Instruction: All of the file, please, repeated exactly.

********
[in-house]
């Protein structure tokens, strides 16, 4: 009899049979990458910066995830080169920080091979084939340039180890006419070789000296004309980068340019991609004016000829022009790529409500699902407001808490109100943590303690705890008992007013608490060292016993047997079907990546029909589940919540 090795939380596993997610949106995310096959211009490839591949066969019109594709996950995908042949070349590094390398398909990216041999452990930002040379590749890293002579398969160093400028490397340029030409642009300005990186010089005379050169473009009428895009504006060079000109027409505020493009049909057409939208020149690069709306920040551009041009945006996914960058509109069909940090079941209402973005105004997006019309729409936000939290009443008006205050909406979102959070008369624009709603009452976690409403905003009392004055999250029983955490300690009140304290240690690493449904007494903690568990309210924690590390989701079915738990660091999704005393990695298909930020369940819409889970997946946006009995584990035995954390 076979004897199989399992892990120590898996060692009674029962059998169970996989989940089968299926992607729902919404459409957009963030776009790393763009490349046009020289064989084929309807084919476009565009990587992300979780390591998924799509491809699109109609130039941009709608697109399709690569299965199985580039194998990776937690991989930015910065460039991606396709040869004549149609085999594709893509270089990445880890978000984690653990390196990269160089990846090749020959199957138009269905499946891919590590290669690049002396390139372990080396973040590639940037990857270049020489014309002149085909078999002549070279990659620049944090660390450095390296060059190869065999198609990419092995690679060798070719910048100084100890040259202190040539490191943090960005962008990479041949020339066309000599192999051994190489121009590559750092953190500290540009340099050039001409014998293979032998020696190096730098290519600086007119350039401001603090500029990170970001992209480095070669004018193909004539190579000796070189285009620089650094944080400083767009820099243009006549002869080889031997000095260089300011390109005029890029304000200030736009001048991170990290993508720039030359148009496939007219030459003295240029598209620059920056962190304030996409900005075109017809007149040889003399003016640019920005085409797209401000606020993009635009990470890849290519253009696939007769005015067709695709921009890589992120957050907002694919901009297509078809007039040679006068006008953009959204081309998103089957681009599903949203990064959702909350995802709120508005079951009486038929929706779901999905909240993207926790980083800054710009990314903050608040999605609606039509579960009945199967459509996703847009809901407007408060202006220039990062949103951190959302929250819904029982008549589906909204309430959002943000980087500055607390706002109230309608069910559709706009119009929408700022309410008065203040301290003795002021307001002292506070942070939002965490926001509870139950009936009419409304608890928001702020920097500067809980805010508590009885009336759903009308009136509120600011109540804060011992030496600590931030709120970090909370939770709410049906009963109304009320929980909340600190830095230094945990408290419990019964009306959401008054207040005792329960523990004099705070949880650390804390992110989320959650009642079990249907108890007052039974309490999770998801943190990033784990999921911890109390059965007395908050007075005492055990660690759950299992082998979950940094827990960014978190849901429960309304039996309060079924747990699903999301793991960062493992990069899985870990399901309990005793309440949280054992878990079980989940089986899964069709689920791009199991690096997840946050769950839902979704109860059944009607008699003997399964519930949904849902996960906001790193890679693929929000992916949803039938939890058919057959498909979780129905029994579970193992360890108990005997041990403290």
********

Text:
[in-house]
């Protein structure tokens, strides 16, 4: 009899049979990458910066995830080169920080091979084939340039180890006419070789000296004309980068340019991609004016000829022009790529409500699902407001808490109100943590303690705890008992007013608490060292016993047997079907990546029909589940919540 090795939380596993997610949106995310096959211009490839591949066969019109594709996950995908042949070349590094390398398909990216041999452990930002040379590749890293002579398969160093400028490397340029030409642009300005990186010089005379050169473009009428895009504006060079000109027409505020493009049909057409939208020149690069709306920040551009041009945006996914960058509109069909940090079941209402973005105004997006019309729409936000939290009443008006205050909406979102959070008369624009709603009452976690409403905003009392004055999250029983955490300690009140304290240690690493449904007494903690568990309210924690590390989701079915738990660091999704005393990695298909930020369940819409889970997946946006009995584990035995954390 076979004897199989399992892990120590898996060692009674029962059998169970996989989940089968299926992607729902919404459409957009963030776009790393763009490349046009020289064989084929309807084919476009565009990587992300979780390591998924799509491809699109109609130039941009709608697109399709690569299965199985580039194998990776937690991989930015910065460039991606396709040869004549149609085999594709893509270089990445880890978000984690653990390196990269160089990846090749020959199957138009269905499946891919590590290669690049002396390139372990080396973040590639940037990857270049020489014309002149085909078999002549070279990659620049944090660390450095390296060059190869065999198609990419092995690679060798070719910048100084100890040259202190040539490191943090960005962008990479041949020339066309000599192999051994190489121009590559750092953190500290540009340099050039001409014998293979032998020696190096730098290519600086007119350039401001603090500029990170970001992209480095070669004018193909004539190579000796070189285009620089650094944080400083767009820099243009006549002869080889031997000095260089300011390109005029890029304000200030736009001048991170990290993508720039030359148009496939007219030459003295240029598209620059920056962190304030996409900005075109017809007149040889003399003016640019920005085409797209401000606020993009635009990470890849290519253009696939007769005015067709695709921009890589992120957050907002694919901009297509078809007039040679006068006008953009959204081309998103089957681009599903949203990064959702909350995802709120508005079951009486038929929706779901999905909240993207926790980083800054710009990314903050608040999605609606039509579960009945199967459509996703847009809901407007408060202006220039990062949103951190959302929250819904029982008549589906909204309430959002943000980087500055607390706002109230309608069910559709706009119009929408700022309410008065203040301290003795002021307001002292506070942070939002965490926001509870139950009936009419409304608890928001702020920097500067809980805010508590009885009336759903009308009136509120600011109540804060011992030496600590931030709120970090909370939770709410049906009963109304009320929980909340600190830095230094945990408290419990019964009306959401008054207040005792329960523990004099705070949880650390804390992110989320959650009642079990249907108890007052039974309490999770998801943190990033784990999921911890109390059965007395908050007075005492055990660690759950299992082998979950940094827990960014978190849901429960309304039996309060079924747990699903999301793991960062493992990069899985870990399901309990005793309440949280054992878990079980989940089986899964069709689920791009199991690096997840946050769950839902979704109860059944009607008699003997399964519930949904849902996960906001790193890679693929929000992916949803039938939890058919057959498909979780129905029994579970193992360890108990005997041990403290």